Rebecca Solnit arrived at Tomdispatch in May 2003 in a moment of relative silence with a piece entitled “Acts of Hope, Challenging Empire on a World Stage.” (It later morphed into the book Hope in the Dark, which certainly changed the way I look at the world.) The invasion of Iraq was already two months old. The vast, worldwide demonstrations by tens of millions of sane and sensible people who could see clearly enough that a disaster was on its way — and who have never, on any “anniversary” of that disaster, gotten the slightest mainstream credit for having been right — had already ended in despair.
It was then that Solnit spoke up, reminding those of us ready to listen that “activism is not a journey to the corner store; it is a plunge into the dark” — and that history “is like weather, not like checkers. A game of checkers ends. The weather never does.” It was, she wrote, too soon to tote up the “score” or declare matters over on the invasion of Iraq or much else. In fact, it’s always too soon, since you can never really know what effect your actions have had — or where, or on whom. Which was, and still is, the reason for none of us to pack our bags and go home, for none of us to fall silent. Historically speaking, this is a lesson that’s been harder yet for a woman to take into her bones. Silencings of all sorts have long been at the heart of what it’s meant to be a woman. Today, Solnit turns, in her own irrepressible way, to that kind of silencing — in her life and on this planet. Tom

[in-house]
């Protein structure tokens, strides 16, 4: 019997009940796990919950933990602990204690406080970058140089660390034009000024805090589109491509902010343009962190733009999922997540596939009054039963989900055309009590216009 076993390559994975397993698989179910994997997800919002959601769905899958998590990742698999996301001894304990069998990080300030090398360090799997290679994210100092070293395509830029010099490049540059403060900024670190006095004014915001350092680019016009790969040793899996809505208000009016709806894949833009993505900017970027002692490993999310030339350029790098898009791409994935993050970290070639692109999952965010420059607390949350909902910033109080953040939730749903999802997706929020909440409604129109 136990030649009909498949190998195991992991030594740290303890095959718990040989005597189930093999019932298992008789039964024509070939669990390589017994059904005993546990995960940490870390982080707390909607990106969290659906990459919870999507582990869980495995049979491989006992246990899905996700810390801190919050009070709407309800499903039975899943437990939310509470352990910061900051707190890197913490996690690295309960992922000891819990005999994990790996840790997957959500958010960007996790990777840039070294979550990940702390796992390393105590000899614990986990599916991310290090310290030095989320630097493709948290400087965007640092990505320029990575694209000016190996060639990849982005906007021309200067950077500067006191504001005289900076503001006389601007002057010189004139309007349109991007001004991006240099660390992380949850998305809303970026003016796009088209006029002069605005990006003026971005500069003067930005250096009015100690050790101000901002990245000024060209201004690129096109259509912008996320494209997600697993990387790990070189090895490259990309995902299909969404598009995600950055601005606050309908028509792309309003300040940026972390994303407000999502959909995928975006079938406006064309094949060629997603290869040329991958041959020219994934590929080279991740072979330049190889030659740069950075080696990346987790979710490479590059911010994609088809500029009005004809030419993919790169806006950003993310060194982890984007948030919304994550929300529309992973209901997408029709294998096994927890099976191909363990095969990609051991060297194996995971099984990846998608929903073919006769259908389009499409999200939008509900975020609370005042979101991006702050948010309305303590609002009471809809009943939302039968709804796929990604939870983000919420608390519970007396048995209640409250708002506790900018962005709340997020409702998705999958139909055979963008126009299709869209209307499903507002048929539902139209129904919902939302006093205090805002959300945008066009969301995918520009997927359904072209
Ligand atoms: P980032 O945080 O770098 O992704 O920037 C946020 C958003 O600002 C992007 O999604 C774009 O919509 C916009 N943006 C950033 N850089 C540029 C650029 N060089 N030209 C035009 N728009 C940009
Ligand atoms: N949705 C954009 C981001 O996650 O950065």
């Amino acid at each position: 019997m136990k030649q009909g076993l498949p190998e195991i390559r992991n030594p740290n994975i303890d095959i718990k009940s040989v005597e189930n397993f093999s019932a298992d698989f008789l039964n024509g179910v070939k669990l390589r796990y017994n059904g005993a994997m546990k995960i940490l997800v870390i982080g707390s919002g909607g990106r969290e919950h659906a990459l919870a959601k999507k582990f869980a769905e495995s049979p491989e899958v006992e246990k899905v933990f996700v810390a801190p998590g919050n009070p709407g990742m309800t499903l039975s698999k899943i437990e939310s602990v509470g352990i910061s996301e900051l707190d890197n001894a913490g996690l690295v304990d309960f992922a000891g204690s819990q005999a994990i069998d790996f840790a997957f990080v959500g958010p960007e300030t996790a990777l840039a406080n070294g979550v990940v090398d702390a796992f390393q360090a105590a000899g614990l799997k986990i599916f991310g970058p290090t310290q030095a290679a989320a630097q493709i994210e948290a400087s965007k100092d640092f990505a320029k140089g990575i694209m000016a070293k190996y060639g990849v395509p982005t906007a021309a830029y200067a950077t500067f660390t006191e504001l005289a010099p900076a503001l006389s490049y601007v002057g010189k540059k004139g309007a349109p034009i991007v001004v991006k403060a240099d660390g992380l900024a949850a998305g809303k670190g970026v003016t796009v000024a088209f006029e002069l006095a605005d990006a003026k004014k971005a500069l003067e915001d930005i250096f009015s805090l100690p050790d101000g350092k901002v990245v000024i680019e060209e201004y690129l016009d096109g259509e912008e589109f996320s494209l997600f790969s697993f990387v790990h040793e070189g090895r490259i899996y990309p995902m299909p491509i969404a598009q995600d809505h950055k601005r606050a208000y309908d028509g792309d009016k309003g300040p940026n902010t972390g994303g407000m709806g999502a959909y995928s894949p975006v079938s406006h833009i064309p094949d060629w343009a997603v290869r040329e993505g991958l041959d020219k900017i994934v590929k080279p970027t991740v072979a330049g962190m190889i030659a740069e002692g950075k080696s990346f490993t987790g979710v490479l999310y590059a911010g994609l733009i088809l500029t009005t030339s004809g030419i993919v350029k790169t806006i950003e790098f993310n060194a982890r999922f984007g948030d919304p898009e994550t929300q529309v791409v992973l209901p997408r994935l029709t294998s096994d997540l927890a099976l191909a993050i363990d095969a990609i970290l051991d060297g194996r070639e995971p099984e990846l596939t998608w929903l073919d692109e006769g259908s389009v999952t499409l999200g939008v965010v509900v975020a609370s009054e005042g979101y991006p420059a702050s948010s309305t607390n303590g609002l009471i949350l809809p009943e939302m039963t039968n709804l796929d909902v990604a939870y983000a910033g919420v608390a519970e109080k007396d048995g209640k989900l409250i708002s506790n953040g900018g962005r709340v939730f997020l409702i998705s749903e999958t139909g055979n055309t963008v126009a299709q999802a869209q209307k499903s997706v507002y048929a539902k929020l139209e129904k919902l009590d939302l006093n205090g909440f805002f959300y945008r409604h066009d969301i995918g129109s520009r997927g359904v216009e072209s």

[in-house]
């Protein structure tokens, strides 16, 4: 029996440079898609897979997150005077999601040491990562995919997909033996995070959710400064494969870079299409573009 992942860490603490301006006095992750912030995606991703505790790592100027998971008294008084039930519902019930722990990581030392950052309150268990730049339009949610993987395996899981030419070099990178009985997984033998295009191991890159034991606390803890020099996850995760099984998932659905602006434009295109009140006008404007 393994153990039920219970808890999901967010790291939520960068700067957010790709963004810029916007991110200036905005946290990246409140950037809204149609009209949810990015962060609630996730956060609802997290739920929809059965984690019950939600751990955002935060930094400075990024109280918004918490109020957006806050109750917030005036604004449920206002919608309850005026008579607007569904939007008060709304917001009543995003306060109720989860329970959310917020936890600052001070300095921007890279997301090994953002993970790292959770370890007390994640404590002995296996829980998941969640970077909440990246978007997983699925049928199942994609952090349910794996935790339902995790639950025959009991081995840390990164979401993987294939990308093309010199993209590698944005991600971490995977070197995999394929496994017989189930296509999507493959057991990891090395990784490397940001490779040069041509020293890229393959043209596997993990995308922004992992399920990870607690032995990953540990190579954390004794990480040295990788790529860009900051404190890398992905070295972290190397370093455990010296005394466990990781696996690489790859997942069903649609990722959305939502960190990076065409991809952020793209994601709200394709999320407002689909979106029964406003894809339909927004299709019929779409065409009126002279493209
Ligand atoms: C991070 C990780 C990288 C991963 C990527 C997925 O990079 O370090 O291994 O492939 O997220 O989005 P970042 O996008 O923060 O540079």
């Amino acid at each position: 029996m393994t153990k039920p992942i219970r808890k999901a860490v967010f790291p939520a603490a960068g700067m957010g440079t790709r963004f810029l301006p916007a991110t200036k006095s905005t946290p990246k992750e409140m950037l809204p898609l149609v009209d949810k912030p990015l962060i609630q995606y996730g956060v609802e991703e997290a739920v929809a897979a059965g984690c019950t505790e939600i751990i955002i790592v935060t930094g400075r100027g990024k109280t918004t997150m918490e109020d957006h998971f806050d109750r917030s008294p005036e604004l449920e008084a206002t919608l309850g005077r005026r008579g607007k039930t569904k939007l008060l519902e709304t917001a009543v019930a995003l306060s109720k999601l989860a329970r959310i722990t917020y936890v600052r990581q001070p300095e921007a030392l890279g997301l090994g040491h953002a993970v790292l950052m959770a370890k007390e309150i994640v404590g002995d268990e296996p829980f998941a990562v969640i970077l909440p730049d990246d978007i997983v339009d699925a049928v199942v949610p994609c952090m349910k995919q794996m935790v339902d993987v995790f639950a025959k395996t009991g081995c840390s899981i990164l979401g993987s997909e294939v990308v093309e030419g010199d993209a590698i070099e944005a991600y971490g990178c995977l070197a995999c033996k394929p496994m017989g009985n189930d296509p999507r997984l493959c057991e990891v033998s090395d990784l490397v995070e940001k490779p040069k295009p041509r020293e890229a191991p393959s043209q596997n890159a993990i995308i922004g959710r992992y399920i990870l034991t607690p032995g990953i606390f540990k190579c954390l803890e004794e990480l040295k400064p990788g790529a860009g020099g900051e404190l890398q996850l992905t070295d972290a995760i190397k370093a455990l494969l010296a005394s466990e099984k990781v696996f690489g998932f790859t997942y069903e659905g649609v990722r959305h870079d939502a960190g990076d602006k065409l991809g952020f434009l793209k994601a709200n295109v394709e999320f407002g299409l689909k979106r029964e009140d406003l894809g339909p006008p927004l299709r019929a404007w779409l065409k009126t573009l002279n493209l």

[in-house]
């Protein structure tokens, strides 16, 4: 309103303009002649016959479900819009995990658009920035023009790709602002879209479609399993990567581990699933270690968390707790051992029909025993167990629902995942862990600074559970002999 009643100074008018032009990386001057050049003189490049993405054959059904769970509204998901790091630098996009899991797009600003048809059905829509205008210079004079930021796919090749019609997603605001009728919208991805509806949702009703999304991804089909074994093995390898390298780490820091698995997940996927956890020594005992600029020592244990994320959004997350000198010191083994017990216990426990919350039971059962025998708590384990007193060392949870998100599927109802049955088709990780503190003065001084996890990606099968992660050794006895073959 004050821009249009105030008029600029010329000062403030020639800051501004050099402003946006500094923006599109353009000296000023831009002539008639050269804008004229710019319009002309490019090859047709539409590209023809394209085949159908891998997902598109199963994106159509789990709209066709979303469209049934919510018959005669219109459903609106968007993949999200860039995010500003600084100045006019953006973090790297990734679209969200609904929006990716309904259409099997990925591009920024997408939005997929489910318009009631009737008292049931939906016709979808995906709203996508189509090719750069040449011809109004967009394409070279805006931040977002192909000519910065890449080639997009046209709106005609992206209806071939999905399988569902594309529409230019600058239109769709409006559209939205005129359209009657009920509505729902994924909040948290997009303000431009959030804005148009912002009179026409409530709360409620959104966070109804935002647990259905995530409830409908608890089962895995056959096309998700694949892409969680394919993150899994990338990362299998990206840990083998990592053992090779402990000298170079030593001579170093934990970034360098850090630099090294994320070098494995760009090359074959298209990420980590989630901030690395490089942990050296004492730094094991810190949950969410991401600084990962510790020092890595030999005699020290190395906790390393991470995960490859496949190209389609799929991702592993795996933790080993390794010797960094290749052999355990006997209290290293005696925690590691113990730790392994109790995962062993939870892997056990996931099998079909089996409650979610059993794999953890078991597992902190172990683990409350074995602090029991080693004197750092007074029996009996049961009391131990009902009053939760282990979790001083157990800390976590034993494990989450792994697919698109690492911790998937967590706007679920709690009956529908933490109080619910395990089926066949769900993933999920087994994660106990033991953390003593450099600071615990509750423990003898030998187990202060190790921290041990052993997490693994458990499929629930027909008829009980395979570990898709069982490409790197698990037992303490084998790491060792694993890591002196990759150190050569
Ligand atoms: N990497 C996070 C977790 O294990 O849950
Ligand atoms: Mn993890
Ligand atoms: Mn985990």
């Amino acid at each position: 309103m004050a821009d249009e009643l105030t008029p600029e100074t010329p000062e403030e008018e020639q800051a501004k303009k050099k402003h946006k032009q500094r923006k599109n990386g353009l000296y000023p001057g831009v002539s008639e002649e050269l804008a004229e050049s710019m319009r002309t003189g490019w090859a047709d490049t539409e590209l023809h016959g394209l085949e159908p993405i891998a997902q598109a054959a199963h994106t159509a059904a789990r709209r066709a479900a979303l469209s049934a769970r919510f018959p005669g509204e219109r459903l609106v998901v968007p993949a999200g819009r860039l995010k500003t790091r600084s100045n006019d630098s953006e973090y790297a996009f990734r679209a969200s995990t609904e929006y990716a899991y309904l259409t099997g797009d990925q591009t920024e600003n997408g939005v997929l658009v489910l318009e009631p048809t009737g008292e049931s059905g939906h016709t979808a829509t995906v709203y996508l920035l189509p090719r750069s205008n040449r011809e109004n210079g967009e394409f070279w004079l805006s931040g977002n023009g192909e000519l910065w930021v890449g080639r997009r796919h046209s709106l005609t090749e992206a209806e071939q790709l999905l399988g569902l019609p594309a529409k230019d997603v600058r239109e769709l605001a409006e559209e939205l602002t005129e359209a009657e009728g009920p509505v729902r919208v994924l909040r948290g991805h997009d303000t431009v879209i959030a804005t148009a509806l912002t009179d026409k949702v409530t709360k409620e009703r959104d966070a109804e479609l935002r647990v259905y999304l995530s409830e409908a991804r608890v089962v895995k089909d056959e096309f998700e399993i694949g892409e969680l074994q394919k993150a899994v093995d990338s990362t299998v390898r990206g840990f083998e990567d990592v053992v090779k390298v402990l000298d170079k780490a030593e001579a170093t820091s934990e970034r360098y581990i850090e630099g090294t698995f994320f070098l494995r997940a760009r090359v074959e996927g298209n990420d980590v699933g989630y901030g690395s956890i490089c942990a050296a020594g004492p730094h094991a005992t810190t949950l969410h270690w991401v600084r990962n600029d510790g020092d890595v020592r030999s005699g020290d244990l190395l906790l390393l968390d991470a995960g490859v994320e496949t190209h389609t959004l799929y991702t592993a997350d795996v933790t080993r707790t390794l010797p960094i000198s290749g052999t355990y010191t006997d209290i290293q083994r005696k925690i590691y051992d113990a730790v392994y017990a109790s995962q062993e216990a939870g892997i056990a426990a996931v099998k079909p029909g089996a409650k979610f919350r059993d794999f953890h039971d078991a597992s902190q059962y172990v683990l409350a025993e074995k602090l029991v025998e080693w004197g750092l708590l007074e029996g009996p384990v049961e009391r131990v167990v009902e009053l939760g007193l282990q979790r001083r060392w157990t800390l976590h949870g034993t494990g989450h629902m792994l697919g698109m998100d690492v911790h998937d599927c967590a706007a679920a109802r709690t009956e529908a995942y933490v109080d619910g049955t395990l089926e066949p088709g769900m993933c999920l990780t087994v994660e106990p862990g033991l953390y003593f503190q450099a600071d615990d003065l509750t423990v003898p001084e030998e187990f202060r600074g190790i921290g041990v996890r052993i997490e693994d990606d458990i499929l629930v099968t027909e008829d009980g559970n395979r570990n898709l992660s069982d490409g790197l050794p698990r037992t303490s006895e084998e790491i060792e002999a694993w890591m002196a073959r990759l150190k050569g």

Men Explain Things to Me
Facts Didn’t Get in Their Way
By Rebecca Solnit
I still don’t know why Sallie and I bothered to go to that party in the forest slope above Aspen. The people were all older than us and dull in a distinguished way, old enough that we, at forty-ish, passed as the occasion’s young ladies. The house was great — if you like Ralph Lauren-style chalets — a rugged luxury cabin at 9,000 feet complete with elk antlers, lots of kilims, and a wood-burning stove. We were preparing to leave, when our host said, “No, stay a little longer so I can talk to you.” He was an imposing man who’d made a lot of money.
He kept us waiting while the other guests drifted out into the summer night, and then sat us down at his authentically grainy wood table and said to me, “So? I hear you’ve written a couple of books.”
I replied, “Several, actually.”
He said, in the way you encourage your friend’s seven-year-old to describe flute practice, “And what are they about?”
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